I have Ubuntu installed on a drive. The problem is it is running low on disk space. This is installed on vmware. I expanded the virtual drive and booted into ubuntu. But when I opened gparted(sudo gparted), the move/resize option is unavailable. This is the partition Ubuntu is installed on, but I need to resize it. Any ideas? I am comfortable using command line
You are almost there.
You can not resize the partition using GParted while Ubuntu is running.
You will need to attach the GParted ISO's as a CD to the VM machine and reboot the machine so that the GParted will be loaded instead of Ubuntu (I think you can boot from the virtual CD by pressing F12 immediately after machine is started).
Once you booted into GParted the option to move/resize will be enabled as Ubuntu is not currently running.
As a matter of fact, you CAN enlarge the root filesystem while Ubuntu is running (I learned this recently myself here) - this sounds incredible but it's true :)
Here's the list of steps for a simple scenario where you have two partitions,
/dev/sda1 is an ext4 partition the OS is booted from and
/dev/sdb2 is swap. For this exercise we want to remove the swap partition an extend
/dev/sda1 to the whole disk.
As always, make sure you have a backup of your data - since we're going to modify the partition table there's a chance to lose all your data if you make a typo, for example.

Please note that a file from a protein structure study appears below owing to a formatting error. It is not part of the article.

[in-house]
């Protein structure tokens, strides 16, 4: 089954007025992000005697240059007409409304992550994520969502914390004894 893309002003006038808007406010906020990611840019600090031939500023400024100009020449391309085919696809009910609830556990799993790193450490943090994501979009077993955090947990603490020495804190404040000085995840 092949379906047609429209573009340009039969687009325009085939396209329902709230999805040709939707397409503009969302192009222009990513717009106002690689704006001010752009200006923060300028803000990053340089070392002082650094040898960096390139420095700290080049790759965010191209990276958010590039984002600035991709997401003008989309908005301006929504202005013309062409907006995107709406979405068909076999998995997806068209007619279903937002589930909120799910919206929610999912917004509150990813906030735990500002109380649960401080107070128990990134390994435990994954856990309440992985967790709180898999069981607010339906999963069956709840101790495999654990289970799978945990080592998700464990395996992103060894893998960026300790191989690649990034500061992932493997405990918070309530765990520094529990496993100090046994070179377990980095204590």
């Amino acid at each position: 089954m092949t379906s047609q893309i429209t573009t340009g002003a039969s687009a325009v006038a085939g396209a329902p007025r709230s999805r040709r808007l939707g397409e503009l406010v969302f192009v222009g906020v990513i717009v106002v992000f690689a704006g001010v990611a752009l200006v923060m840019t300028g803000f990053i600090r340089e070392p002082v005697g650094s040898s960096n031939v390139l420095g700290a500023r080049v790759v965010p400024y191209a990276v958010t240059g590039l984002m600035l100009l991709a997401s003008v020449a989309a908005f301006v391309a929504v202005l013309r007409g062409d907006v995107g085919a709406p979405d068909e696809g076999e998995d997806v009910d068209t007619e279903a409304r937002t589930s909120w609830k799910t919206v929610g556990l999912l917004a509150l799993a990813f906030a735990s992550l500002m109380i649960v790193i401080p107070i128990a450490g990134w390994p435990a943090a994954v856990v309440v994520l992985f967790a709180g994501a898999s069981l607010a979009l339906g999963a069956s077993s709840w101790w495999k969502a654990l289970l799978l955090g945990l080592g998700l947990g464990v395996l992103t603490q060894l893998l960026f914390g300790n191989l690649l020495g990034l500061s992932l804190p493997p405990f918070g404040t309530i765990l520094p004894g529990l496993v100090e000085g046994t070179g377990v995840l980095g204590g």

sudo fdisk /dev/sda
pto list the partitions. Make note of the start cylinder of
dto delete first the swap partition (
2) and then the
/dev/sda1partition. This is very scary but is actually harmless as the data is not written to the disk until you write the changes to the disk.
nto create a new primary partition. Make sure its start cylinder is exactly the same as the old
/dev/sda1used to have. For the end cylinder agree with the default choice, which is to make the partition to span the whole disk.
ato toggle the bootable flag on the new
- review your changes, make a deep breath and use
wto write the new partition table to disk. You'll get a message telling that the kernel couldn't re-read the partition table because the device is busy, but that's ok.
sudo reboot. When the system boots, you'll have a smaller filesystem living inside a larger partition.
The next magic command is
sudo resize2fs /dev/sda1- this form will default to making the filesystem to take all available space on the partition.
That's it, we've just resized a partition on which Ubuntu is installed, without booting from an external drive.
After extending the volume in vmWare ESXi (shutdown vm, backup/export vm, remove all snapshots, then increased number in disk size, take snapshot of vm again before following the next steps so you can revert mistake/error).
The following example is extending volume on root partition on a system that is already using LVM.
SSH to the system, switch to root and run
After exiting cfdisk
# fdisk -l /dev/sda Disk /dev/sda: 20 GiB, 21474836480 bytes, 41943040 sectors Units: sectors of 1 * 512 = 512 bytes Sector size (logical/physical): 512 bytes / 512 bytes I/O size (minimum/optimal): 512 bytes / 512 bytes Disklabel type: dos Disk identifier: 0xc8b647ff Device Boot Start End Sectors Size Id Type /dev/sda1 * 2048 999423 997376 487M 83 Linux /dev/sda2 1001470 16775167 15773698 7.5G 5 Extended /dev/sda3 16775168 41943039 25167872 12G 8e Linux LVM (***** See new partition /dev/sda3*****) /dev/sda5 1001472 16775167 15773696 7.5G 8e Linux LVM